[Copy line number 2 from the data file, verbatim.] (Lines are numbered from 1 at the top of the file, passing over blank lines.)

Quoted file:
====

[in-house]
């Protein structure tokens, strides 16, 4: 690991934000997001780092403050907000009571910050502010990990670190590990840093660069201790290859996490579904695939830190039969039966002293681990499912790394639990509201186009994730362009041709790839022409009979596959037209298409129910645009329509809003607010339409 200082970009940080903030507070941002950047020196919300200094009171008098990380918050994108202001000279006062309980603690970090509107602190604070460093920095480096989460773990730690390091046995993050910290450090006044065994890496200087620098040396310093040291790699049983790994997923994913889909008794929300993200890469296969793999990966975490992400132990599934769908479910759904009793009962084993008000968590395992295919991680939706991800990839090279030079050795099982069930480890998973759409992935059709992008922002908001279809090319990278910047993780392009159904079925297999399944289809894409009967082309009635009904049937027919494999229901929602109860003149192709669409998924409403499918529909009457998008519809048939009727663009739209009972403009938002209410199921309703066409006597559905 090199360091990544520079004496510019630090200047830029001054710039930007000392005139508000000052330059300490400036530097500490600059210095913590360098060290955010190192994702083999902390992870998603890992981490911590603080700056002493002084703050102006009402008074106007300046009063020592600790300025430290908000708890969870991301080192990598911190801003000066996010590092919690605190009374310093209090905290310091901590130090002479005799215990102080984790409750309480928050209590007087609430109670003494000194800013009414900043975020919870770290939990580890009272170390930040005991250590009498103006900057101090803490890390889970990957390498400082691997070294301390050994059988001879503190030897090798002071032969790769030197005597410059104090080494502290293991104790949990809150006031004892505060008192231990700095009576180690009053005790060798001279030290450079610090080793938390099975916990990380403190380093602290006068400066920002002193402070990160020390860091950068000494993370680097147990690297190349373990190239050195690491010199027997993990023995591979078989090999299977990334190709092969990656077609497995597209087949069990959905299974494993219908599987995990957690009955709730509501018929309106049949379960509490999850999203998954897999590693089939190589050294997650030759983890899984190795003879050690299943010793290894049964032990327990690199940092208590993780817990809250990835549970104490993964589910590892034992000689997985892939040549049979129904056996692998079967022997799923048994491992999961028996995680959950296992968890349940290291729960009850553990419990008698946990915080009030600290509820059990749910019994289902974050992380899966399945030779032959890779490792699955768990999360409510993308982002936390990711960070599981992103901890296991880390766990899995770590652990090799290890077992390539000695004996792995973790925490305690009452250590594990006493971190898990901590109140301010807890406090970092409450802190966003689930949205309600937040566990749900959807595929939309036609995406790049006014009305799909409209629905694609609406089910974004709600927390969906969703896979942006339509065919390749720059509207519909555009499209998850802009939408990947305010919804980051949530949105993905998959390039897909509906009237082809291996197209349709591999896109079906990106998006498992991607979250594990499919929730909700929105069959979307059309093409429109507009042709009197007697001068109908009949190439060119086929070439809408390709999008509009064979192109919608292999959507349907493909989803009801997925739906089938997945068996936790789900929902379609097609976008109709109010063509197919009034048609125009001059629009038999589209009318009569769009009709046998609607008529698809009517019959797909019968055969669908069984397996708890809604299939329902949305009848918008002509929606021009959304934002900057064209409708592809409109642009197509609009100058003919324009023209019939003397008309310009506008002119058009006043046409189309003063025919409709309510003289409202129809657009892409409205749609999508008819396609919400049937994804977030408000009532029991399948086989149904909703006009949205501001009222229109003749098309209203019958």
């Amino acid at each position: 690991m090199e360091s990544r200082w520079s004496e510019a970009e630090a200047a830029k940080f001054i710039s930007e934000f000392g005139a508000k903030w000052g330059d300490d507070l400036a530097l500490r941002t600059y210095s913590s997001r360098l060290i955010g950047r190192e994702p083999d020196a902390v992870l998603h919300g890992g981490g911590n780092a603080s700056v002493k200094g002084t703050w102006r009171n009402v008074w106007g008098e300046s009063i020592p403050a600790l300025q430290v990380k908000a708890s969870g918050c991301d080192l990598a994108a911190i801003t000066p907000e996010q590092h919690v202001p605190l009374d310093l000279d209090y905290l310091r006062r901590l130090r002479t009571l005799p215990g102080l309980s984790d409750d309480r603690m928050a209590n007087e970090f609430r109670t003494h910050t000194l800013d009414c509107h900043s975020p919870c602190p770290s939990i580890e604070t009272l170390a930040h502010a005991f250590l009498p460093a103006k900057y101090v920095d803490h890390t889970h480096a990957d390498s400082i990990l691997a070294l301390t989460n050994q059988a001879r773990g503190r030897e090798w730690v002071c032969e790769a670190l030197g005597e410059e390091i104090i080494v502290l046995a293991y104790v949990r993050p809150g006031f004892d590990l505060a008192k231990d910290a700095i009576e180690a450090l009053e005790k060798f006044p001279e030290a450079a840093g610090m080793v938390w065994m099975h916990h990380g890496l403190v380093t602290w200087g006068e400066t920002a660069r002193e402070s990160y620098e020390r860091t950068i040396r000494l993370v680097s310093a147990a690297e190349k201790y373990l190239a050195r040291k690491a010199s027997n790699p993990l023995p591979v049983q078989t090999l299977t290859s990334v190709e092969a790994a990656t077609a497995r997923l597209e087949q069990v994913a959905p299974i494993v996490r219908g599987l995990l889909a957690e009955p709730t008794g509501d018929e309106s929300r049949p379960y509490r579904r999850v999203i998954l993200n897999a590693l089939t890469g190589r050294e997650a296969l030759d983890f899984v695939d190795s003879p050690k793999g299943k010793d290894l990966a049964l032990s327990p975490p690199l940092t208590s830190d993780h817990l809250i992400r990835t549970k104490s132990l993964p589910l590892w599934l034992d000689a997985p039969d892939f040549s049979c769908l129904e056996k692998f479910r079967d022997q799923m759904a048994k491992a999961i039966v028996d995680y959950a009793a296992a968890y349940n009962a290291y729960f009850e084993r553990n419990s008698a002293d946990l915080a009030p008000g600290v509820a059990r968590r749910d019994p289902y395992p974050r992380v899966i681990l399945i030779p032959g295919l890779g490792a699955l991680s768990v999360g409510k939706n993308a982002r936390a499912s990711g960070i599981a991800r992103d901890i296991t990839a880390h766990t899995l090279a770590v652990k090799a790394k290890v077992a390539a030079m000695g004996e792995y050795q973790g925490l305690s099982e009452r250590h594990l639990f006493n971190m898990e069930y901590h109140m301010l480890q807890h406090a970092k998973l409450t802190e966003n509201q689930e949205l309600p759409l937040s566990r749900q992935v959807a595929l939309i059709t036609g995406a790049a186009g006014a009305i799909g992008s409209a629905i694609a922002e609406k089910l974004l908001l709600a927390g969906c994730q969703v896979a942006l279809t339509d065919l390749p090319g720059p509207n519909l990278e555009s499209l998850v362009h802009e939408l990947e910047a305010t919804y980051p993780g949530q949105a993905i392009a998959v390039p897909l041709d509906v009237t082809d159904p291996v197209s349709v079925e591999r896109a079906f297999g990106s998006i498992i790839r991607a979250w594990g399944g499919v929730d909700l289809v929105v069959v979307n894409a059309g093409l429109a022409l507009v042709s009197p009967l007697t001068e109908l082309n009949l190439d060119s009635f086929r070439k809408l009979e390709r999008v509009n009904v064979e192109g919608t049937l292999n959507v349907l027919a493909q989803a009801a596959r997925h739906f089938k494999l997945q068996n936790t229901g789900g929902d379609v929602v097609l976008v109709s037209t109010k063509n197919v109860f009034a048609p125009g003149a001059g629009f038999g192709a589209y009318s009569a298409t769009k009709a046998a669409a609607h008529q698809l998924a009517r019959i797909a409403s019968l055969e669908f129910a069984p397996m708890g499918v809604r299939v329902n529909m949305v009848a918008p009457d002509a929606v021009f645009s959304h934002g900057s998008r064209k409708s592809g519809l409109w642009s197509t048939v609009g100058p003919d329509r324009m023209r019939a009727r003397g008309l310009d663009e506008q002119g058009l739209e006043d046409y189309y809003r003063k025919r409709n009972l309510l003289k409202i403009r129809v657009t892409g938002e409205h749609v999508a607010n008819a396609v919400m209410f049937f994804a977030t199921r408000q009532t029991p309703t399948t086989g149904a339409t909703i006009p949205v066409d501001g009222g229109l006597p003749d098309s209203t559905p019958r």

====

């Protein structure tokens, strides 16, 4: 690991934000997001780092403050907000009571910050502010990990670190590990840093660069201790290859996490579904695939830190039969039966002293681990499912790394639990509201186009994730362009041709790839022409009979596959037209298409129910645009329509809003607010339409 200082970009940080903030507070941002950047020196919300200094009171008098990380918050994108202001000279006062309980603690970090509107602190604070460093920095480096989460773990730690390091046995993050910290450090006044065994890496200087620098040396310093040291790699049983790994997923994913889909008794929300993200890469296969793999990966975490992400132990599934769908479910759904009793009962084993008000968590395992295919991680939706991800990839090279030079050795099982069930480890998973759409992935059709992008922002908001279809090319990278910047993780392009159904079925297999399944289809894409009967082309009635009904049937027919494999229901929602109860003149192709669409998924409403499918529909009457998008519809048939009727663009739209009972403009938002209410199921309703066409006597559905 090199360091990544520079004496510019630090200047830029001054710039930007000392005139508000000052330059300490400036530097500490600059210095913590360098060290955010190192994702083999902390992870998603890992981490911590603080700056002493002084703050102006009402008074106007300046009063020592600790300025430290908000708890969870991301080192990598911190801003000066996010590092919690605190009374310093209090905290310091901590130090002479005799215990102080984790409750309480928050209590007087609430109670003494000194800013009414900043975020919870770290939990580890009272170390930040005991250590009498103006900057101090803490890390889970990957390498400082691997070294301390050994059988001879503190030897090798002071032969790769030197005597410059104090080494502290293991104790949990809150006031004892505060008192231990700095009576180690009053005790060798001279030290450079610090080793938390099975916990990380403190380093602290006068400066920002002193402070990160020390860091950068000494993370680097147990690297190349373990190239050195690491010199027997993990023995591979078989090999299977990334190709092969990656077609497995597209087949069990959905299974494993219908599987995990957690009955709730509501018929309106049949379960509490999850999203998954897999590693089939190589050294997650030759983890899984190795003879050690299943010793290894049964032990327990690199940092208590993780817990809250990835549970104490993964589910590892034992000689997985892939040549049979129904056996692998079967022997799923048994491992999961028996995680959950296992968890349940290291729960009850553990419990008698946990915080009030600290509820059990749910019994289902974050992380899966399945030779032959890779490792699955768990999360409510993308982002936390990711960070599981992103901890296991880390766990899995770590652990090799290890077992390539000695004996792995973790925490305690009452250590594990006493971190898990901590109140301010807890406090970092409450802190966003689930949205309600937040566990749900959807595929939309036609995406790049006014009305799909409209629905694609609406089910974004709600927390969906969703896979942006339509065919390749720059509207519909555009499209998850802009939408990947305010919804980051949530949105993905998959390039897909509906009237082809291996197209349709591999896109079906990106998006498992991607979250594990499919929730909700929105069959979307059309093409429109507009042709009197007697001068109908009949190439060119086929070439809408390709999008509009064979192109919608292999959507349907493909989803009801997925739906089938997945068996936790789900929902379609097609976008109709109010063509197919009034048609125009001059629009038999589209009318009569769009009709046998609607008529698809009517019959797909019968055969669908069984397996708890809604299939329902949305009848918008002509929606021009959304934002900057064209409708592809409109642009197509609009100058003919324009023209019939003397008309310009506008002119058009006043046409189309003063025919409709309510003289409202129809657009892409409205749609999508008819396609919400049937994804977030408000009532029991399948086989149904909703006009949205501001009222229109003749098309209203019958």